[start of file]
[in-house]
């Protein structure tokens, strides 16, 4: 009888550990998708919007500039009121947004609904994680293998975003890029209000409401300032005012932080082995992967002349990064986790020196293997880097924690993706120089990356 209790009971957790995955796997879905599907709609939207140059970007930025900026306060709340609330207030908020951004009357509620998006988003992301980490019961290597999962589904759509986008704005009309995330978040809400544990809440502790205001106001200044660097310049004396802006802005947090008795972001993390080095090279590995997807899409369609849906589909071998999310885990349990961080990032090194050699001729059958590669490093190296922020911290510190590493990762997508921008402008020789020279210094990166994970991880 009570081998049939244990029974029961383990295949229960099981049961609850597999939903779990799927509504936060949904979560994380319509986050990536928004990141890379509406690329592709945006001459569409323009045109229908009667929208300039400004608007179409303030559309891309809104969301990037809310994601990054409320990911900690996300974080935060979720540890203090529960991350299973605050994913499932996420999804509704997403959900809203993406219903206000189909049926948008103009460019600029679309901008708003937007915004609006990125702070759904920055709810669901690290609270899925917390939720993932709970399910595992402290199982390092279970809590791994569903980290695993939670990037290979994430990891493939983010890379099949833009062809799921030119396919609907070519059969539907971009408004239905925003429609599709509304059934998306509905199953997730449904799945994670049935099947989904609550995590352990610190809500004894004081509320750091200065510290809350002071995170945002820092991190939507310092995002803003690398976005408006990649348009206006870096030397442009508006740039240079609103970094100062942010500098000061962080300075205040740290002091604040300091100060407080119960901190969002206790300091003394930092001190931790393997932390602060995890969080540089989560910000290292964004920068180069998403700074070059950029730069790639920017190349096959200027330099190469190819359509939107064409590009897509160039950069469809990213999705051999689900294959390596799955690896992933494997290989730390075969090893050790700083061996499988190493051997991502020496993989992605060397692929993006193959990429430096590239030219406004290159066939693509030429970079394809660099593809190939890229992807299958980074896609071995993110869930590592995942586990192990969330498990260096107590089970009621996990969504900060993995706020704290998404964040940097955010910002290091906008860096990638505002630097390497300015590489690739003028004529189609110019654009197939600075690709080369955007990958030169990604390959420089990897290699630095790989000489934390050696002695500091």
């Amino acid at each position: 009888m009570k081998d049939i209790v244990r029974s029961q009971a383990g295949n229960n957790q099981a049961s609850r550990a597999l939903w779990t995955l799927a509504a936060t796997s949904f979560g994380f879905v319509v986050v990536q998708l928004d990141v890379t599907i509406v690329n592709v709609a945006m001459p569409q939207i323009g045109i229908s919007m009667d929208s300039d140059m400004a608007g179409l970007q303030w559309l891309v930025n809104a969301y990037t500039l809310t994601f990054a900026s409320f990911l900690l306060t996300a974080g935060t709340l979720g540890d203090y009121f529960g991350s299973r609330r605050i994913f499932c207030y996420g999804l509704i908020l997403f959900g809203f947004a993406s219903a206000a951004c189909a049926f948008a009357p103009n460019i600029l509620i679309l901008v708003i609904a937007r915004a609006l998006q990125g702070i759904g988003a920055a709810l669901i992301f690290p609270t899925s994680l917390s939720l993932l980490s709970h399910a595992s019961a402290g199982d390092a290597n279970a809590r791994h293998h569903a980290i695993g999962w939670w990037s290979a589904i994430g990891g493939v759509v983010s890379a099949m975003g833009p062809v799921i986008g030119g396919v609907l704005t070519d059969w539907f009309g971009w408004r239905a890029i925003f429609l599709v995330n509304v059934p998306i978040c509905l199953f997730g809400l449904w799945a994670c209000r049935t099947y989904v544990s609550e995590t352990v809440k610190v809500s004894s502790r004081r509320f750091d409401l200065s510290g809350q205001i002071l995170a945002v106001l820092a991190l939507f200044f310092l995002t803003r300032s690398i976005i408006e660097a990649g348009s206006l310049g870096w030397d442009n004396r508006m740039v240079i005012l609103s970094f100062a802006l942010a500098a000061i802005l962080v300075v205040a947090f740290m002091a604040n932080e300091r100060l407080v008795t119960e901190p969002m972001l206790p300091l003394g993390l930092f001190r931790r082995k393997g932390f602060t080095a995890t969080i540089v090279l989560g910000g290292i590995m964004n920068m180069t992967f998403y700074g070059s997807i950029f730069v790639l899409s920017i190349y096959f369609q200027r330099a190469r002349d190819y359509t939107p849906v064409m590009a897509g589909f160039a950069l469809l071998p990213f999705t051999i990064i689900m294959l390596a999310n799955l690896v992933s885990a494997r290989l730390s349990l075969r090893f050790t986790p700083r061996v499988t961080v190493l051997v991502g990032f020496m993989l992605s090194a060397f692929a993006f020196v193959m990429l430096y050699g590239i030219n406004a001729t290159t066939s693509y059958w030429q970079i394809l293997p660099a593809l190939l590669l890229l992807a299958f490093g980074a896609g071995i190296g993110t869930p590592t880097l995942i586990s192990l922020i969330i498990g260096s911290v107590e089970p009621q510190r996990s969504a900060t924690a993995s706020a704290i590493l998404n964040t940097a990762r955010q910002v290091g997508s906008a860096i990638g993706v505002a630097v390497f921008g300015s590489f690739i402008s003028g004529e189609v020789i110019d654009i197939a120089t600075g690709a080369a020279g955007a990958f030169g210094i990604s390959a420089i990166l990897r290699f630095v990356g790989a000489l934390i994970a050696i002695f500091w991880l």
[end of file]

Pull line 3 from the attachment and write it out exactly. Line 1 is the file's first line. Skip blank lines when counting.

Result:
């Amino acid at each position: 009888m009570k081998d049939i209790v244990r029974s029961q009971a383990g295949n229960n957790q099981a049961s609850r550990a597999l939903w779990t995955l799927a509504a936060t796997s949904f979560g994380f879905v319509v986050v990536q998708l928004d990141v890379t599907i509406v690329n592709v709609a945006m001459p569409q939207i323009g045109i229908s919007m009667d929208s300039d140059m400004a608007g179409l970007q303030w559309l891309v930025n809104a969301y990037t500039l809310t994601f990054a900026s409320f990911l900690l306060t996300a974080g935060t709340l979720g540890d203090y009121f529960g991350s299973r609330r605050i994913f499932c207030y996420g999804l509704i908020l997403f959900g809203f947004a993406s219903a206000a951004c189909a049926f948008a009357p103009n460019i600029l509620i679309l901008v708003i609904a937007r915004a609006l998006q990125g702070i759904g988003a920055a709810l669901i992301f690290p609270t899925s994680l917390s939720l993932l980490s709970h399910a595992s019961a402290g199982d390092a290597n279970a809590r791994h293998h569903a980290i695993g999962w939670w990037s290979a589904i994430g990891g493939v759509v983010s890379a099949m975003g833009p062809v799921i986008g030119g396919v609907l704005t070519d059969w539907f009309g971009w408004r239905a890029i925003f429609l599709v995330n509304v059934p998306i978040c509905l199953f997730g809400l449904w799945a994670c209000r049935t099947y989904v544990s609550e995590t352990v809440k610190v809500s004894s502790r004081r509320f750091d409401l200065s510290g809350q205001i002071l995170a945002v106001l820092a991190l939507f200044f310092l995002t803003r300032s690398i976005i408006e660097a990649g348009s206006l310049g870096w030397d442009n004396r508006m740039v240079i005012l609103s970094f100062a802006l942010a500098a000061i802005l962080v300075v205040a947090f740290m002091a604040n932080e300091r100060l407080v008795t119960e901190p969002m972001l206790p300091l003394g993390l930092f001190r931790r082995k393997g932390f602060t080095a995890t969080i540089v090279l989560g910000g290292i590995m964004n920068m180069t992967f998403y700074g070059s997807i950029f730069v790639l899409s920017i190349y096959f369609q200027r330099a190469r002349d190819y359509t939107p849906v064409m590009a897509g589909f160039a950069l469809l071998p990213f999705t051999i990064i689900m294959l390596a999310n799955l690896v992933s885990a494997r290989l730390s349990l075969r090893f050790t986790p700083r061996v499988t961080v190493l051997v991502g990032f020496m993989l992605s090194a060397f692929a993006f020196v193959m990429l430096y050699g590239i030219n406004a001729t290159t066939s693509y059958w030429q970079i394809l293997p660099a593809l190939l590669l890229l992807a299958f490093g980074a896609g071995i190296g993110t869930p590592t880097l995942i586990s192990l922020i969330i498990g260096s911290v107590e089970p009621q510190r996990s969504a900060t924690a993995s706020a704290i590493l998404n964040t940097a990762r955010q910002v290091g997508s906008a860096i990638g993706v505002a630097v390497f921008g300015s590489f690739i402008s003028g004529e189609v020789i110019d654009i197939a120089t600075g690709a080369a020279g955007a990958f030169g210094i990604s390959a420089i990166l990897r290699f630095v990356g790989a000489l934390i994970a050696i002695f500091w991880l």